The term ‘community’ used to describe the people who lived around us. But how and why has this concept evolved and shifted over the last few decades?


Think about your immediate support network – friends, family members, peers. Now consider where they are based and how you keep in touch. The chances are its via WhatsApp or FaceTime with the occasional phone call thrown in. Perhaps you’re part of Facebook groups, or regularly connect with someone you’ve met via Instagram or Twitter. As far back as 2016, a report revealed that three out of four people have online friends they’ve never met in real life, with 83% saying they’d like to meet them someday.


“Over the past decade, dramatic changes have taken place in the way we live, work and communicate, but the need for friendship remains unchanged and essential to our wellbeing,” said psychologist Irene S. Levine, PhD, producer of The Friendship Blog. “Online friendships can complement ‘in real life’ ones, providing many of the same vital benefits, such as social support and feelings of connectedness.”

Sulagna Misra, who wrote a piece titled ‘How to make friends on the internet’ for the Harvard Business Review agrees. “Let’s be real: the last time the World Wide Web was a strange and mysterious place was in the ’90s,” she writes. “Every year, more and more of us are creating profiles that represent our authentic selves, and using social media platforms to share our work, explore the work of others – and yes, even make new friends.”


Let’s backtrack somewhat and examine what exactly ‘community’ means? The word itself is derived from the Latin communitas (meaning the same), which in turn comes from communis, meaning “common, public, shared by all or many.”


However, in ‘Understanding Digital Culture’, Vincent Miller argues that the concept of ‘community’ may not be relevant when it comes to describing the types of relationships that exist in the post-modern era. Rather, he urges, we should see them as ‘networks’.


Networks and networking, in turn, conjure up, for many, toe-curling images and memories of being packed into a conference room in a bid to sell both themselves and their services to strangers. But what does this act look like today, in the new world order? And can, contrary to Miller’s suggestion, you actually have a work ‘community’ as opposed to a ‘network’?


A poll of nearly 500 current and future business leaders by CEMS, the Global Alliance in Management Education, found that 90% believed the pandemic had adversely affected their opportunities for networking.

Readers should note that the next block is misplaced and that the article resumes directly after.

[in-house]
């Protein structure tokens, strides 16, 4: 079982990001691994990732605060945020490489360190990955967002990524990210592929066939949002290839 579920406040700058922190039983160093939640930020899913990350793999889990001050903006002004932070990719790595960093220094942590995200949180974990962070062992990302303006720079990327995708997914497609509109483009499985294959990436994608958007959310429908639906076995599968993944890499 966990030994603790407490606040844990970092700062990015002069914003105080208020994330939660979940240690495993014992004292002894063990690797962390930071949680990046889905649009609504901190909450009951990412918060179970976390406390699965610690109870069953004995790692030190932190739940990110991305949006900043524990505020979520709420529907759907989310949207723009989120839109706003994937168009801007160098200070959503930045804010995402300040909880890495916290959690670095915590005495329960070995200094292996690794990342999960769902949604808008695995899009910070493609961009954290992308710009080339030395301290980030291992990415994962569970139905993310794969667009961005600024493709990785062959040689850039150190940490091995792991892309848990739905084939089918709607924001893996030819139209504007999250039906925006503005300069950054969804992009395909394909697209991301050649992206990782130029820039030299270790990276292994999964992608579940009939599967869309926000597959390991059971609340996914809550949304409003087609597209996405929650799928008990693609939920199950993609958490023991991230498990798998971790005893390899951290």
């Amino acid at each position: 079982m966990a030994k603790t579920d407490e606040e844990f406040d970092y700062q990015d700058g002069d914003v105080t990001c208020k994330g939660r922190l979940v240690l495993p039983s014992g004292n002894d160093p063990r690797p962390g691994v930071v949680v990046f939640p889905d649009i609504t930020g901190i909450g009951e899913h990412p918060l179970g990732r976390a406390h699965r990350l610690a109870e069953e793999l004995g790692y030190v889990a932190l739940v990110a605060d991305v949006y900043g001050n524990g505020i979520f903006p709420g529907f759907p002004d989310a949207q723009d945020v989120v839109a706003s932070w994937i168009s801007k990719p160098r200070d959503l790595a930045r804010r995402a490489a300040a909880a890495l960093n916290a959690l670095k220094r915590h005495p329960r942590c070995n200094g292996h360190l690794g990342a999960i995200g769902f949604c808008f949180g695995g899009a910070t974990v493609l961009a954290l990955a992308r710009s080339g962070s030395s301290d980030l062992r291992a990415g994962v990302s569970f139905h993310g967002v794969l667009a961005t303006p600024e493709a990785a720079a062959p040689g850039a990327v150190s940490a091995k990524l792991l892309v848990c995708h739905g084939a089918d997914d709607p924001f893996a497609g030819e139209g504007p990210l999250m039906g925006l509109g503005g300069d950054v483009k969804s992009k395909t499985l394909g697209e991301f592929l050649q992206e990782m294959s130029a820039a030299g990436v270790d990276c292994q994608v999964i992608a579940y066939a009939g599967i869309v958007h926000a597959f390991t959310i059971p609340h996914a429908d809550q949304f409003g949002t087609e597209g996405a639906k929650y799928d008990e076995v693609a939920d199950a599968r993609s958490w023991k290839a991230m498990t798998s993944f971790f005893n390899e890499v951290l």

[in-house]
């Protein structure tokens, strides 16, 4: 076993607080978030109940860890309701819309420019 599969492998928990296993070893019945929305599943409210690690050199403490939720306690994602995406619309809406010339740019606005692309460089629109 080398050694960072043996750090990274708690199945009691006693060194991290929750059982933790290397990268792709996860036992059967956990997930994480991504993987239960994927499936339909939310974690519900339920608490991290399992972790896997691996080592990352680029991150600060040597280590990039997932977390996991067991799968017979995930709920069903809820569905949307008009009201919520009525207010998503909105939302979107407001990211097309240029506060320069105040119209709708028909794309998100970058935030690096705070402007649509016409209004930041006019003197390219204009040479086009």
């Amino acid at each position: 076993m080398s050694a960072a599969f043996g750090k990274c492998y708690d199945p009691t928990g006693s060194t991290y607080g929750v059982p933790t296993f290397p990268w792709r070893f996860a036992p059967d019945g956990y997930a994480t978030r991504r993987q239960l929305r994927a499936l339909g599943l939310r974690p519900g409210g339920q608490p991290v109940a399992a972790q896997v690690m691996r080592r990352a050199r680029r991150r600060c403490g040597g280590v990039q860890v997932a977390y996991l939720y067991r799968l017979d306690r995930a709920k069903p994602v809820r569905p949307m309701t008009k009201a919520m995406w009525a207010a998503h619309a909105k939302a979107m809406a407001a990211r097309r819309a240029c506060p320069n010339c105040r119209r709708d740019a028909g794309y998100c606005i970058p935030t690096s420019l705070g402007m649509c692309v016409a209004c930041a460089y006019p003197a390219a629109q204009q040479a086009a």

Meanwhile, in an article for It’s Nice That, Alec Dudson says, “Whether it’s developing your professional network or teaming up with some folk to launch a small business, the connection, conversation and camaraderie that comes through community is incredibly important on a personal level. We’ve all had the social side of our lives snatched from us and picking up those pieces will be a messy process.”


Similarly, Misra says, “My “internet friends” have gotten me through this past year. Online, I’ve connected with other writers who stand with me in solidarity when the news gets rough. I’ve connected with designers and illustrators who have mentored me as I develop my drawing skills, and with people simply because I respect their opinions, art, or commentary on a topic I care about (or vice versa).”

Community, network – call it what you like – but it’s not going away; it’s more important than ever as we emerge from the weird and not-so-wonderful world of Covid. When it comes to work, our worlds have been turned upside-down since March 2020. The vast majority of us spend a fraction of the time that we previously did with colleagues, but that innate desire for support and connection has by no means disappeared. It would seem, therefore, that we’ll continue to look for other ways to supplement or even recreate the bustling offices and water cooler moments of yesterday – most likely with remote and digitalised support groups filled with like-minded people. A brave new world indeed.